The canonical construction of the UIRs of the Poincaré group in 2 + 1 dimensions leads to states being realised as functions on momentum space, obeying constraints [11]. Writing these constraints in a Lorentz-covariant way, and Fourier transforming leads to standard wave equations of relativistic physics like the Klein-Gordon or Dirac equation. Relativistic wave equations for anyons have also been constructed, but for spins which are not half-integers they require infinite-component wave functions, and the derivation of the equations is not straightforward [12, 13, 14, 15].

Our treatment will naturally lead us to an equation derived via a different route by Plyushchay in [14, 15]. It makes use of the discrete series UIR of \(\widetilde{\mathrm {SU}}(1,1)\), but, as pointed out by Plyushchay, it is essentially a dimensional reduction of an equation already studied by Majorana [16, 17].

The focus of this paper is a deformation of the universal cover of the Poincaré group to a quantum group which arises in (2 + 1)-dimensional quantum gravity. In 2 + 1 dimensions, there are no propagating gravitational degrees of freedom, and the phase space of gravity interacting with a finite number of particles and in a universe where spatial slices are either compact or accompanied by suitable boundary conditions at spatial infinity is finite dimensional. In those cases where the resulting phase space could be quantised, the Hilbert space of the quantum theory can naturally be constructed out of unitary representations of the quantum double of \(L_3^{+\uparrow }\) or one of its covers [18, 19, 20]. In a sense that can be made precise, this double is a deformation of the Poincaré group in 2 + 1 dimensions [21, 22], with the linear momenta in \(\mathfrak {su}(1,1)^*\) (the generators of translations) being replaced by functions on \(L_3^{+\uparrow }\) or one of its covers.

In the quantum double of \(L_3^{+\uparrow }\), Lorentz transformations and translation are implemented via Hopf algebras which are in duality, namely the group algebra of \(L_3^{+\uparrow }\) and the dual algebra of functions on \(L_3^{+\uparrow }\). The quantum double is a ribbon Hopf algebra whose *R*-matrix can be given explicitly. The unitary irreducible representations describing massive particles are labelled by an integer spin and a mass parameter taking values on a circle.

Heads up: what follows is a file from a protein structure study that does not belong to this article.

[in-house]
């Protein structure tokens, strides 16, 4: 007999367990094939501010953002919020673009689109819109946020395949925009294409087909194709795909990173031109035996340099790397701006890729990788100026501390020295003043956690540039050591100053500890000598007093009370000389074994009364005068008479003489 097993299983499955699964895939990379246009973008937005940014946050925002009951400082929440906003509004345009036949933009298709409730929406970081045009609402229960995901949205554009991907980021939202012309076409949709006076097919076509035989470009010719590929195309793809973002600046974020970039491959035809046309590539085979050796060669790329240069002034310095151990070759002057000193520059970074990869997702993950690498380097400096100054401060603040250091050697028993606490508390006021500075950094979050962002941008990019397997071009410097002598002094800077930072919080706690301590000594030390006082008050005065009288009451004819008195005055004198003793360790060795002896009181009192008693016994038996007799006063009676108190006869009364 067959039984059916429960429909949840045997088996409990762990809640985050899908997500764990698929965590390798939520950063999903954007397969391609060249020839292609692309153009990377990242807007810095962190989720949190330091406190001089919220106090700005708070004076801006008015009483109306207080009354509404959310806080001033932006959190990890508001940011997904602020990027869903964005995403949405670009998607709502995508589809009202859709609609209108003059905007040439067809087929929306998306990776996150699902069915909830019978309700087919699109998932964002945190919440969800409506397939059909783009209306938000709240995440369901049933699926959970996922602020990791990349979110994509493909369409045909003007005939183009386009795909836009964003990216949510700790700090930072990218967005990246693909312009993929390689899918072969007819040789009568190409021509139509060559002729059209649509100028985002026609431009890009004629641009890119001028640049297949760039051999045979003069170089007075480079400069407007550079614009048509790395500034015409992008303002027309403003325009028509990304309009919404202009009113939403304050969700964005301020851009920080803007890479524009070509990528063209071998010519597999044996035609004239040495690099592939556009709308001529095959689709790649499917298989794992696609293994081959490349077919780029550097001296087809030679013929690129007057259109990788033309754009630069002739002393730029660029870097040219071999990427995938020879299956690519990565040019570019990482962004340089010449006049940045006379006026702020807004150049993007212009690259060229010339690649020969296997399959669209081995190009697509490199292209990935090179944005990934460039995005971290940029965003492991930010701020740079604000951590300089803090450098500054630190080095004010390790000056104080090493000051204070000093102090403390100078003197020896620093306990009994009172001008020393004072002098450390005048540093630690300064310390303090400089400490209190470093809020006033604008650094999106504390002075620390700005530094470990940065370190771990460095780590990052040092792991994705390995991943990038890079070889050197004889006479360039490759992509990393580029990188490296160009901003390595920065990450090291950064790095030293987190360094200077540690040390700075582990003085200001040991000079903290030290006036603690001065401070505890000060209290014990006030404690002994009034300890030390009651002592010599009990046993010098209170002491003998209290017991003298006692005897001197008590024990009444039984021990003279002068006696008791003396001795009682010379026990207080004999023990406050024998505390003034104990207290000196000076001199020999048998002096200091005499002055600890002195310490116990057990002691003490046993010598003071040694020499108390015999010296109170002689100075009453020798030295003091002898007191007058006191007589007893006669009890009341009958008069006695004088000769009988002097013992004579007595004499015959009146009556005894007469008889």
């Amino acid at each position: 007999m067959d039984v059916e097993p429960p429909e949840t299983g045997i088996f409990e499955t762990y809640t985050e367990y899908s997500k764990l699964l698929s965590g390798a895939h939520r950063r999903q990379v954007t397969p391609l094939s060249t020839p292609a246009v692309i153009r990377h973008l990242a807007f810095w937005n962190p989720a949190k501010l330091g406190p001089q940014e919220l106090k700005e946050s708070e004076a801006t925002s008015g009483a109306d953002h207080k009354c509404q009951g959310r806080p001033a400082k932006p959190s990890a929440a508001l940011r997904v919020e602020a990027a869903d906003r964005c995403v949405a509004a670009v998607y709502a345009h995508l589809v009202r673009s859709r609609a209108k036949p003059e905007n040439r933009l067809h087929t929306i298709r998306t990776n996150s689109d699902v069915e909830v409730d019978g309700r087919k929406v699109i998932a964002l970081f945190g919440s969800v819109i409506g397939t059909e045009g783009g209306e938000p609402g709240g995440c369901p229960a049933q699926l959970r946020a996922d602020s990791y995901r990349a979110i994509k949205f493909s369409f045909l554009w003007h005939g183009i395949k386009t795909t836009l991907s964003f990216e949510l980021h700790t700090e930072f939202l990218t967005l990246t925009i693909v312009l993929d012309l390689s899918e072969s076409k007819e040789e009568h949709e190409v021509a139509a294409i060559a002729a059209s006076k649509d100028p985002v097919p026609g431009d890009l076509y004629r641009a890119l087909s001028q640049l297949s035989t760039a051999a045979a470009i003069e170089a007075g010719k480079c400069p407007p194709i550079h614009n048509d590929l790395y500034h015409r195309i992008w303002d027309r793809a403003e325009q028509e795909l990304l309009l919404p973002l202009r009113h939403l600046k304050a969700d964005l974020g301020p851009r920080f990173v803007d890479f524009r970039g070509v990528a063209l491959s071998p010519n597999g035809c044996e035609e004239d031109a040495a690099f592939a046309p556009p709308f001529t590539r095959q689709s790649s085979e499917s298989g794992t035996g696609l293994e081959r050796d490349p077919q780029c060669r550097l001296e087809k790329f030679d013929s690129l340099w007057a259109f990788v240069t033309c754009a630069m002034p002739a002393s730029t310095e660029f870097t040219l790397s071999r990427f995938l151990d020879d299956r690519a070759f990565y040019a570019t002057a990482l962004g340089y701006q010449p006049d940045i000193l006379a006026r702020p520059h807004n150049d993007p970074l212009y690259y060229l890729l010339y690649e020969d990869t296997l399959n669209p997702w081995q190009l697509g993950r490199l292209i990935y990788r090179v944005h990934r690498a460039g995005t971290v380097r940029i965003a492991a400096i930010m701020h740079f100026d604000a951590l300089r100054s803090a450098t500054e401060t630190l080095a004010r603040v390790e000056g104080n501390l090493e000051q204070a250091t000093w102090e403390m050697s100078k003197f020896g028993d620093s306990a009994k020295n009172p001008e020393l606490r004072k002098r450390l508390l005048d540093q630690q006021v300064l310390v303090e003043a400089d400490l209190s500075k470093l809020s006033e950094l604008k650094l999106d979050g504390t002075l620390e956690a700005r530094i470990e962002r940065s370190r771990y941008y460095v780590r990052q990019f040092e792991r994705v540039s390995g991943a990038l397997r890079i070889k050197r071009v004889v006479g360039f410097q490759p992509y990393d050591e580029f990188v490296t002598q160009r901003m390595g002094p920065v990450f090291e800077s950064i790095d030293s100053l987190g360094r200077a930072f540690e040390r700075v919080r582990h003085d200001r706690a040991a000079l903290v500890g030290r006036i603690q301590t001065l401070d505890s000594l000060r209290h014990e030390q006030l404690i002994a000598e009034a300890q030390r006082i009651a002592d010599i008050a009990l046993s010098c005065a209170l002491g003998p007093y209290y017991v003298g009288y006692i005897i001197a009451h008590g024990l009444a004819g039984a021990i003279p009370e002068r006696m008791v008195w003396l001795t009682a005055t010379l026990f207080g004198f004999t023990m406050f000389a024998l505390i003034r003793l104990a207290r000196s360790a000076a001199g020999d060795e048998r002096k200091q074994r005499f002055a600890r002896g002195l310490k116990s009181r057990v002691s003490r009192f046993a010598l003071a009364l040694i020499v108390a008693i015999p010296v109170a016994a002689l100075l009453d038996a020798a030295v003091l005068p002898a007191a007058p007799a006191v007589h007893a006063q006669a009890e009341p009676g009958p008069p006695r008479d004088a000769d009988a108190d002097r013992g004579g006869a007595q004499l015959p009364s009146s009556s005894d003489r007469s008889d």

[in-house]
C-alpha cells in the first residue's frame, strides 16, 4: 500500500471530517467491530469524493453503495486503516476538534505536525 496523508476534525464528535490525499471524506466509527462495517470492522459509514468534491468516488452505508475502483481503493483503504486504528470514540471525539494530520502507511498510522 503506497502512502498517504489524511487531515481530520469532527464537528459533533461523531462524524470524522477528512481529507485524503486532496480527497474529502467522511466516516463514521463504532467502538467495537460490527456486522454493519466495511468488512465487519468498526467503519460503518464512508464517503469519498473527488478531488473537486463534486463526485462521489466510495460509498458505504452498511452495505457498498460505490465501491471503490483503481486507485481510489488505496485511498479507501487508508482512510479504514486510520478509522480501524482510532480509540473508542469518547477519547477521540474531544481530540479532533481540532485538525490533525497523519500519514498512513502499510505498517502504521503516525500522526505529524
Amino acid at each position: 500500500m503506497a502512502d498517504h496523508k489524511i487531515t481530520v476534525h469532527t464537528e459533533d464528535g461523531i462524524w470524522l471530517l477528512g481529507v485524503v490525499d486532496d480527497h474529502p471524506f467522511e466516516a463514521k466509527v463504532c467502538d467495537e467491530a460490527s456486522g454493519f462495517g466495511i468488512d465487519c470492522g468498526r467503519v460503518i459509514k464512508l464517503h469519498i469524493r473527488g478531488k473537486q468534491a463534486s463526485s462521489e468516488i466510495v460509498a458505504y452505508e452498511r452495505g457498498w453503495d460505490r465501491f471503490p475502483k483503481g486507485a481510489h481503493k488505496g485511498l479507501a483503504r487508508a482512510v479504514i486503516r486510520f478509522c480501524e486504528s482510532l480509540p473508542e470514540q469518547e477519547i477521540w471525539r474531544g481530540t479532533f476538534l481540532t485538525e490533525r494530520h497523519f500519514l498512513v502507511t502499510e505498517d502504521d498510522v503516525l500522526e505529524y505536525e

*s*is quantised in units which depends on its mass

*m*according to

*G*is Newton’s gravitational constant, see [22, 23].

Covering the Lorentz transformations without changing the momentum algebra would destroy the duality between the two. It is therefore more natural to also consider a universal covering of the momentum algebra, i.e. to identify the momentum algebra with the function algebra on \(\widetilde{\mathrm {SU}}(1,1)\). The resulting quantum double of the universal cover of the Lorentz group, called Lorentz double in [22], is a ribbon Hopf algebra and has UIRs describing massive particles which are labelled by a spin parameter *s* and a mass parameter \(\mu \) for which (1.1) makes sense.

In this paper, we consider the Lorentz double and derive a new formulation of its UIRs in terms of infinite-component functions on momentum space \(\widetilde{\mathrm {SU}}(1,1)\) obeying Lorentz-covariant constraints. We extend and use the notion of group Fourier transforms [4, 5, 6, 7] to derive covariant wave equations on Minkowski space equipped with a \(\star \)-product.

Our method extends earlier work in [3] where analogous relativistic wave equations for massive particles were obtained from the UIRs of the quantum double of the Lorentz group. The transition to the universal cover poses two separate challenges. Our wave functions in momentum space now live on \(\widetilde{\mathrm {SU}}(1,1)\), and they take values in infinite-dimensional UIRs of \(\widetilde{\mathrm {SU}}(1,1)\) called the discrete series. The change in momentum space leads to a particularly natural version of the group Fourier transform, essentially because group-valued momenta can be parametrised bijectively via the exponential map and one additional integer label. In order to include the integer in our Fourier transform, we are forced to introduce a dual circle on the spacetime side. The emergence of a compact additional dimension is a remarkable and intriguing aspect of our construction.